Thursday July 19th we all flew to Cusco where we had a lunch and heard our first of many versions of the song “Pacha Mama” (Earth Mother).
After lunch we headed off in the bus and stopped off to learn about llamas……. (pronounced yamas!)
I knew nothing about them and had no idea how fascinating they are! Firstly, despite their lack of a hump or two, they are related to camels and are in fact in the same family (Camildae). Just like camels, they are even-toed ungulates which means they have bumps on the soles of their feet.
Before you start telling me I have mispelt the title on the video below by leaving out an “L”, let me explain that the llama and the alpaca are two different species that have been in and out of the same genus. Firstly they were classified in the Camelus genus, then later the genus called “Lama” – so one may be forgiven for calling them all llamas! However consensus in South America is that there are 4 species under two genera:
Genus Lama = species llama & guanaco
Genus Vicugna = species alpaca & vicuña
Vicuñas and guanacos are timid and not usually domesticated.
Llamas and alpacas have been domesticated for over 1000 years, llamas being used for meat and as pack animals and alpacas more for their wool, which is lanolin free. All of them come in a range of colours, as you will note in the photos. Llamas range from 5 – 6ft and can weigh up to 200kg, whereas alpacas are smaller. Llamas are social creatures that live in herds and can reach a ripe old age of 30.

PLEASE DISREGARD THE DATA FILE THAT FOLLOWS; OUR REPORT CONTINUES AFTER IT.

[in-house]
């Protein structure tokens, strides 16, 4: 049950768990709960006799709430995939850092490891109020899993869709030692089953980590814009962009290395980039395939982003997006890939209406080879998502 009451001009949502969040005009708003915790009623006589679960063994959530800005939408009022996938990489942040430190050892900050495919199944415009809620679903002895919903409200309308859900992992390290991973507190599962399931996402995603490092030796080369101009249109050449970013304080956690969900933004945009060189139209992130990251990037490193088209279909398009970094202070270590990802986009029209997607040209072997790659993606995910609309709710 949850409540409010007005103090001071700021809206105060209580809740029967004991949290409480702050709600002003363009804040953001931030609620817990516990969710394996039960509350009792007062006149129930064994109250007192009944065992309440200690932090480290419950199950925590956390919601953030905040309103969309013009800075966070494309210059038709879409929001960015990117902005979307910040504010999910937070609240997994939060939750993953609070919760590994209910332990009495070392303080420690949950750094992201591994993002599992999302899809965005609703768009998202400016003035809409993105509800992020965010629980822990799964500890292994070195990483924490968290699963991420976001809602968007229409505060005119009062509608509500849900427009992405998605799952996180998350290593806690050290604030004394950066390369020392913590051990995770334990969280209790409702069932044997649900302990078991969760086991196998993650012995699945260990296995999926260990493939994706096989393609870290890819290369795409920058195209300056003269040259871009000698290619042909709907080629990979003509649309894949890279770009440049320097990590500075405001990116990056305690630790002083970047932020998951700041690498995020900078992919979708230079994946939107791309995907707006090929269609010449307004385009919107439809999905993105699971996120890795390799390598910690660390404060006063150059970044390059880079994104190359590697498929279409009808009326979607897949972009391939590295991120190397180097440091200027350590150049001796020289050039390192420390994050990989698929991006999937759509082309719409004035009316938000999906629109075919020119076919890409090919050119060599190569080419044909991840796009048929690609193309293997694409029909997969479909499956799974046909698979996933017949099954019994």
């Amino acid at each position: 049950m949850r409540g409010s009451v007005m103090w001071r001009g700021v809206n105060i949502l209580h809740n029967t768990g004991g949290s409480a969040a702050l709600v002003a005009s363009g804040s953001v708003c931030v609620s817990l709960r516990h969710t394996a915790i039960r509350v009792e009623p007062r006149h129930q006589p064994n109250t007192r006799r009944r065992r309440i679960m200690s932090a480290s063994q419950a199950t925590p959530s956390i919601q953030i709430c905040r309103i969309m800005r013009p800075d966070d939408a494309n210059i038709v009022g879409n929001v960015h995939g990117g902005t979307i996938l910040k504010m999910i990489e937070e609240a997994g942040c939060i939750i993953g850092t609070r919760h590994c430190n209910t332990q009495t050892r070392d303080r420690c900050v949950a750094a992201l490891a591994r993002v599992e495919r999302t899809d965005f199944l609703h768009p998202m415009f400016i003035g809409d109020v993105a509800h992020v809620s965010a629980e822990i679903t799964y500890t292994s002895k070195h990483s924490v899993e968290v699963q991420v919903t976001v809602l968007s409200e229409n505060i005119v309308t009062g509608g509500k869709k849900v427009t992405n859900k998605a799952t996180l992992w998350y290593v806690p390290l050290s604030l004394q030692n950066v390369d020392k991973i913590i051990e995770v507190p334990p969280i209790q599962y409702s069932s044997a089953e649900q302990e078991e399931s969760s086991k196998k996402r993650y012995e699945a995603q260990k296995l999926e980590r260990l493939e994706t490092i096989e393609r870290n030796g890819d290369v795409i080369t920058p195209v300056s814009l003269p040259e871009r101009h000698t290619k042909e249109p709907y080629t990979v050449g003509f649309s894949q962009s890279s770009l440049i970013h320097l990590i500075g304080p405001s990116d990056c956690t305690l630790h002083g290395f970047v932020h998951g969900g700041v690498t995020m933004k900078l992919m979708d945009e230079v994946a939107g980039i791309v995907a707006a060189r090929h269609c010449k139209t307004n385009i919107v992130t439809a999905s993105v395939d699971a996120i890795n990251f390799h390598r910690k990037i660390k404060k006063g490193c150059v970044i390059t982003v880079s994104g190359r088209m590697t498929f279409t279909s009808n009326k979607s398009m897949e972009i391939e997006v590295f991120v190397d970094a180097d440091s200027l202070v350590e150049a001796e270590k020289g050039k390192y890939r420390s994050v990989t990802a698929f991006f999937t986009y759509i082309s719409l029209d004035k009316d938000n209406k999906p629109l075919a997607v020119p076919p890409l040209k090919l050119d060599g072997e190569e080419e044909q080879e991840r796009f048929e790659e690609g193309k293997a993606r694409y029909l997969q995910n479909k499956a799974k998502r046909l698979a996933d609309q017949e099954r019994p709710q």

¡One rather interesting fact about llamas is that they mate lying down and for an extended period of time, ranging from 20 – 45 minutes! Females mature much earlier than males (not so unusual) and ovulation is stimulated by mating (very unusual!). Baby llamas are born weighing between 9 – 14 kg and their gestation period is 11 1/2 months! Babies are born in the mornings so as to avoid both predators and the cold.
Enjoy the photos………. (and the silly Llama song)
Peruvians love their potatoes and corn! I have never seen so many different varieties of corn and potatoes! There are over 55 different varieties of corn – different sizes and colours!
Potatoes are even more interesting! There are apparently over 5ooo different varieties of potatoes in the world and 3ooo of these can be found in Peru! The potato, as part of the human diet, can be traced back to over 8ooo years ago in the high Andes of Peru. The humble spud fed the Incan armies, and the Spanish conquistadors introducted them to Europe.